In this section, Jeff Gore discusses the perceived barriers preventing educators form implementing active learning in the classroom.
Too often we, as educators, have this idea that incorporating active learning into our teaching means we have to devote much more time to preparing to teach. I think this idea is a barrier for many educators. In my experience, it really doesn’t have to be. I have found that preparing for active learning does not necessarily take more effort than preparing for traditional lectures. In addition, with active learning the classroom experience is much more free flowing, in the sense that you don’t necessarily know where the discussions are going to go. This can be a little bit scary, because you can’t always rely on your lecture notes, but it also makes teaching more fun.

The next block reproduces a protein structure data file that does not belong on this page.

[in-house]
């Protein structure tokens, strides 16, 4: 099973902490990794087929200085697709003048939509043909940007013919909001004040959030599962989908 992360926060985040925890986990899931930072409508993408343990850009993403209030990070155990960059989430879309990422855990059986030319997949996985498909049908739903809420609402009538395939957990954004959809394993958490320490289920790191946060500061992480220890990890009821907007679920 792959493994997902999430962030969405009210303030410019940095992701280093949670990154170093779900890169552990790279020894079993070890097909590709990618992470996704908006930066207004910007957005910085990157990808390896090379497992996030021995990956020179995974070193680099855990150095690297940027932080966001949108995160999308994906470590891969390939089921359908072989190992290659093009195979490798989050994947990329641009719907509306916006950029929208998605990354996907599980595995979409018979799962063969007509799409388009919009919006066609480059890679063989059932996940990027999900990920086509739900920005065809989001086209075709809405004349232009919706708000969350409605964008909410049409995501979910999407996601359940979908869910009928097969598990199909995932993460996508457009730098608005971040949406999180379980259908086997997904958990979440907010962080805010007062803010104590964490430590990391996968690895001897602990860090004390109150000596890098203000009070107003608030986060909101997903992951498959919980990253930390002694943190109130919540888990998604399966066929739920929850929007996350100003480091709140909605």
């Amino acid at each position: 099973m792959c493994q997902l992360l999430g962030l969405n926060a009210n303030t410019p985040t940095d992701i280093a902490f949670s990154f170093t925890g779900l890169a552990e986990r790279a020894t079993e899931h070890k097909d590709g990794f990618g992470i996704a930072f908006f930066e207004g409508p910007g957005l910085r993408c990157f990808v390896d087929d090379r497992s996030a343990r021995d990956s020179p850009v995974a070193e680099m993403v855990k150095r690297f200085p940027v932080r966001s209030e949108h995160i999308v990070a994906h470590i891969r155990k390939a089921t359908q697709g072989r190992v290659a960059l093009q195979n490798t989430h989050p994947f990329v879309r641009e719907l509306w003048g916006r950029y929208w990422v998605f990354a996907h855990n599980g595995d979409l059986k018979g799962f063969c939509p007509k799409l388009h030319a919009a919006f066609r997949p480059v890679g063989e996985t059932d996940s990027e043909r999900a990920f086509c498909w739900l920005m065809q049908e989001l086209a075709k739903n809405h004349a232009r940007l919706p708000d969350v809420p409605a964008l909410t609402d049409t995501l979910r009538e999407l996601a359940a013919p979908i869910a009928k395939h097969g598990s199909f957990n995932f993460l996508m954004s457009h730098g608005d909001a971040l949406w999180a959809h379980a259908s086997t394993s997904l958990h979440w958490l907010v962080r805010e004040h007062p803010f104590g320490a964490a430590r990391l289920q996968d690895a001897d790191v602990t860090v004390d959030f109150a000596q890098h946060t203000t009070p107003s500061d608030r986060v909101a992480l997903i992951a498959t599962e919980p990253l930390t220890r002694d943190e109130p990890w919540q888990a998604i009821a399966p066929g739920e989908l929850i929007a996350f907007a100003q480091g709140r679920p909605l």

I also think educators see teaching large classes as a barrier to incorporating active learning. I don’t think this needs to be a barrier. With concept questions, for example, everyone—whether it’s 5 or 500 students—is seeing the question, trying to figure it out, and engaging with the people next to him or her. Active learning strategies, such as concept questions, are so powerful precisely because they scale so well.